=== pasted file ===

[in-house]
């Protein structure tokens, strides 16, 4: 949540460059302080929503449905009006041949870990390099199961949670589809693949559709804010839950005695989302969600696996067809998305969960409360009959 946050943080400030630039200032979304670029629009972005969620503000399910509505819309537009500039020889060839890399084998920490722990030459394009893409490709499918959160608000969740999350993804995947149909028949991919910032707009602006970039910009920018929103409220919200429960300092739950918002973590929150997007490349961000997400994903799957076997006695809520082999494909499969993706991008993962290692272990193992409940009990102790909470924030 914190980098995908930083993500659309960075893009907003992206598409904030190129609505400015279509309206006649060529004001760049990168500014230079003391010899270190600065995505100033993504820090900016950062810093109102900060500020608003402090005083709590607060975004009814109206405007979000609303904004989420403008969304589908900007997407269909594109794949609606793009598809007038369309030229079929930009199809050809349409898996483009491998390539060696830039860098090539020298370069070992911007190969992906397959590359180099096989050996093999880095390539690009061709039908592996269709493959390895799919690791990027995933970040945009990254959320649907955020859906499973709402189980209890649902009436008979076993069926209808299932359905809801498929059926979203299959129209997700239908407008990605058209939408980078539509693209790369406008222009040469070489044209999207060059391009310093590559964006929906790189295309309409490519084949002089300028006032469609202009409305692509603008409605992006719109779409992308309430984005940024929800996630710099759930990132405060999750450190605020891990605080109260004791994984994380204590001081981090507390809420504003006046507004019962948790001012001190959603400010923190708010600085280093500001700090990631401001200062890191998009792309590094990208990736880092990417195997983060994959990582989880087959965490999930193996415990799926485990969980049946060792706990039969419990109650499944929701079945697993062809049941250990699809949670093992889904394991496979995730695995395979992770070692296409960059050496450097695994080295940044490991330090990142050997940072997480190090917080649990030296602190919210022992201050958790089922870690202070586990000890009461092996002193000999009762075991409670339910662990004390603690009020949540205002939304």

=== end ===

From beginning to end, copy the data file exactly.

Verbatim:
[in-house]
């Protein structure tokens, strides 16, 4: 949540460059302080929503449905009006041949870990390099199961949670589809693949559709804010839950005695989302969600696996067809998305969960409360009959 946050943080400030630039200032979304670029629009972005969620503000399910509505819309537009500039020889060839890399084998920490722990030459394009893409490709499918959160608000969740999350993804995947149909028949991919910032707009602006970039910009920018929103409220919200429960300092739950918002973590929150997007490349961000997400994903799957076997006695809520082999494909499969993706991008993962290692272990193992409940009990102790909470924030 914190980098995908930083993500659309960075893009907003992206598409904030190129609505400015279509309206006649060529004001760049990168500014230079003391010899270190600065995505100033993504820090900016950062810093109102900060500020608003402090005083709590607060975004009814109206405007979000609303904004989420403008969304589908900007997407269909594109794949609606793009598809007038369309030229079929930009199809050809349409898996483009491998390539060696830039860098090539020298370069070992911007190969992906397959590359180099096989050996093999880095390539690009061709039908592996269709493959390895799919690791990027995933970040945009990254959320649907955020859906499973709402189980209890649902009436008979076993069926209808299932359905809801498929059926979203299959129209997700239908407008990605058209939408980078539509693209790369406008222009040469070489044209999207060059391009310093590559964006929906790189295309309409490519084949002089300028006032469609202009409305692509603008409605992006719109779409992308309430984005940024929800996630710099759930990132405060999750450190605020891990605080109260004791994984994380204590001081981090507390809420504003006046507004019962948790001012001190959603400010923190708010600085280093500001700090990631401001200062890191998009792309590094990208990736880092990417195997983060994959990582989880087959965490999930193996415990799926485990969980049946060792706990039969419990109650499944929701079945697993062809049941250990699809949670093992889904394991496979995730695995395979992770070692296409960059050496450097695994080295940044490991330090990142050997940072997480190090917080649990030296602190919210022992201050958790089922870690202070586990000890009461092996002193000999009762075991409670339910662990004390603690009020949540205002939304």